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Our unannounced and unplanned summer hiatus is over, and Jonathan and I are back in the studio to provide the latest episode of The Bank Account.  Between travel for various banking conferences, a full work plate, and a few summer vacations, we stepped away from the podcasting studios for a few months (or three months exactly), but now we’re bank and re-energized!

Joining us in the studio is Terry Ammons.  Terry is a partner with Porter Keadle Moore LLC and the host of GroundBanking, PKM’s podcast on innovation in the financial industry.  If you’ve enjoyed The Bank Account, I suggest you also give GroundBanking a listen; I know I’ve enjoyed the first several episodes.

Before turning to the intersection of banking and fintech, we spend a little time on another industry focus for PKM that personally interests Jonathan and me, craft beverages.   We also each select our “rest of life” beer:  Terry selected Automatic by Creature Comforts Brewing Company, Jonathan selected a Sierra Nevada Pale Ale, and I went with a 420 Extra Pale Ale by Sweetwater Brewery.

Terry, Jonathan and I then turned to looking at some of the interesting interactions we’ve each seen between depository institutions and fintech companies.  We looked at the strengths of each and how partnerships can help each thrive in the 21st century.  We also examined some of the diligence items that are necessary in any such partnership.

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2017 Landscape of U.S. Banking Industry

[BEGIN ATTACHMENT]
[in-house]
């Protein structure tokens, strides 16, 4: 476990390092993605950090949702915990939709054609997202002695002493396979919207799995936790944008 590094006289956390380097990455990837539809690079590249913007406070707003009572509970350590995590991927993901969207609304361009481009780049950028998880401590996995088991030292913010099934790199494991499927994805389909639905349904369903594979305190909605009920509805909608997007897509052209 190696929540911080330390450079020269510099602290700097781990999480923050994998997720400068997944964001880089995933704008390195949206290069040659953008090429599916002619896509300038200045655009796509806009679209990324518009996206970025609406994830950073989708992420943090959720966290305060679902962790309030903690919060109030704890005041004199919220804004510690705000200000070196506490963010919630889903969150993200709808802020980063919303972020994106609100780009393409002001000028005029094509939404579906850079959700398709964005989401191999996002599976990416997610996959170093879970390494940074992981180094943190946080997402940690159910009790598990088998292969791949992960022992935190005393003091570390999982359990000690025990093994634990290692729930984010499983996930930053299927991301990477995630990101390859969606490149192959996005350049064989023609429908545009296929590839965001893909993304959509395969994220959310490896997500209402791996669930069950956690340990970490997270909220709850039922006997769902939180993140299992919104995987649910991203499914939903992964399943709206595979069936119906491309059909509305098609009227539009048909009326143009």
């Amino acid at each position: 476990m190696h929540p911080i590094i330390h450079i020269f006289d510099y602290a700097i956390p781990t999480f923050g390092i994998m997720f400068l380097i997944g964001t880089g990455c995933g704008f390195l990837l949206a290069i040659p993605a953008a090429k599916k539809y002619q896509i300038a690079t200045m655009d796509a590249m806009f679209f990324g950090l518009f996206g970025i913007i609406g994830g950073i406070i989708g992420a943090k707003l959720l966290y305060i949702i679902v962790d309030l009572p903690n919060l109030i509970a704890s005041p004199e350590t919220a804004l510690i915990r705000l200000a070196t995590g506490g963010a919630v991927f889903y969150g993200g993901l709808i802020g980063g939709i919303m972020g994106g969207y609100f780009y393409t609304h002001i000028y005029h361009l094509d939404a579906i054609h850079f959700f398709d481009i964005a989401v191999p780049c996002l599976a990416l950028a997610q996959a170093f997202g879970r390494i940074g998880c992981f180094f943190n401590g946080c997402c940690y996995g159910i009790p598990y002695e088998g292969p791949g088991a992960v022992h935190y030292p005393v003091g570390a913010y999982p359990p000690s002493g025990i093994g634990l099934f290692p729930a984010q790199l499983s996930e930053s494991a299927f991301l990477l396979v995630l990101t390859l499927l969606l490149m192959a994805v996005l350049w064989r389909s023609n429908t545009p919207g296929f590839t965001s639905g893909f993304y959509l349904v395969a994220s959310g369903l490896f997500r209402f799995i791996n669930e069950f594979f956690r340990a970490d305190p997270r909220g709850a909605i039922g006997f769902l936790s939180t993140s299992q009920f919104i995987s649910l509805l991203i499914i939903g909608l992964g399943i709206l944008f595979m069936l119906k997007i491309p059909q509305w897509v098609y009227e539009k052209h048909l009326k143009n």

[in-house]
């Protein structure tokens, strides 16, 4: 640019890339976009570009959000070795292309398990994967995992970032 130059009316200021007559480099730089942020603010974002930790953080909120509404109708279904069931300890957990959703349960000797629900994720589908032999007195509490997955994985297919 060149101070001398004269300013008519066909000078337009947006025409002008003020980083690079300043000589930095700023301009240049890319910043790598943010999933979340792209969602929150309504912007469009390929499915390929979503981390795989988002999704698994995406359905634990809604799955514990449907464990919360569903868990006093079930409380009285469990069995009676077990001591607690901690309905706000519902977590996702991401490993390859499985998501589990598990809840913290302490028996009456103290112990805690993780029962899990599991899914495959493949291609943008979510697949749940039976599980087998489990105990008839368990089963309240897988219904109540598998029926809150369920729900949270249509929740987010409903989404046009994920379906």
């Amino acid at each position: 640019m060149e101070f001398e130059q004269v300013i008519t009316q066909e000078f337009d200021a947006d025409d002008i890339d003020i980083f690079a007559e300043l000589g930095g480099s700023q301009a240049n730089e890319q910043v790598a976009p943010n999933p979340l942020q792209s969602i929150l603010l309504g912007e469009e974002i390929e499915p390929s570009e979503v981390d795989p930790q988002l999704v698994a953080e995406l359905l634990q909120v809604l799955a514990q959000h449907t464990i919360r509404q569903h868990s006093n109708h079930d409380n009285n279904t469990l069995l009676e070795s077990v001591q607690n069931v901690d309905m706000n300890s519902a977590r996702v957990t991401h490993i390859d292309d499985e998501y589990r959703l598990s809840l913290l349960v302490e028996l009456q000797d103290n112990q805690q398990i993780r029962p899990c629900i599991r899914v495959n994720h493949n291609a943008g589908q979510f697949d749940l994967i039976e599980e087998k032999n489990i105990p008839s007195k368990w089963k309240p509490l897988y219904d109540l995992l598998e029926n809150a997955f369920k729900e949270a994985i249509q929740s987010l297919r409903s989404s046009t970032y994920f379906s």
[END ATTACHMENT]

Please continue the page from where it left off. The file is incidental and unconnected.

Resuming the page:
July 24, 2018

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The U.S. depository industry has continued its path of consolidation, but as of the end of 2017, there are still over 5,600 banks chartered in the United States.  This represents a decline of just under 3,000 charters from 10-years earlier, as mergers, receiverships and a near complete dearth of de novo activity have continued to shrink the number of banks.

As of December 31, 2017, we had 5,679 depository institutions with $17.5 trillion in total assets.  That represents a decline of 243 institutions an increase of $600 million in assets since the end of 2016, and a decline of 2,865 institutions and an increase of $4.4 trillion since the end of 2007.

The four largest depository institutions by asset size (JPMorgan, Wells Fargo, Bank of America and Citi) hold $7.03 trillion (up slightly from $6.84 trillion at the end of 2016).  Those four now represent 40.1% of the industry’s assets, down slightly from 40.5% at the end of 2016; but up from 34.8% ten years earlier.

There are 120 additional banks that have assets greater than $10 billion, holding $7.45 trillion.  Both of those numbers are materially higher than one year earlier; at the end of 2016, there were 111 banks in this category with $6.98 trillion in assets.  The 124 largest banks now hold 82.7% of the industry’s assets.  Ten years ago, there were 119 institutions with more than $10 billion in assets, and they collectively held 77.6% of the industry’s assets.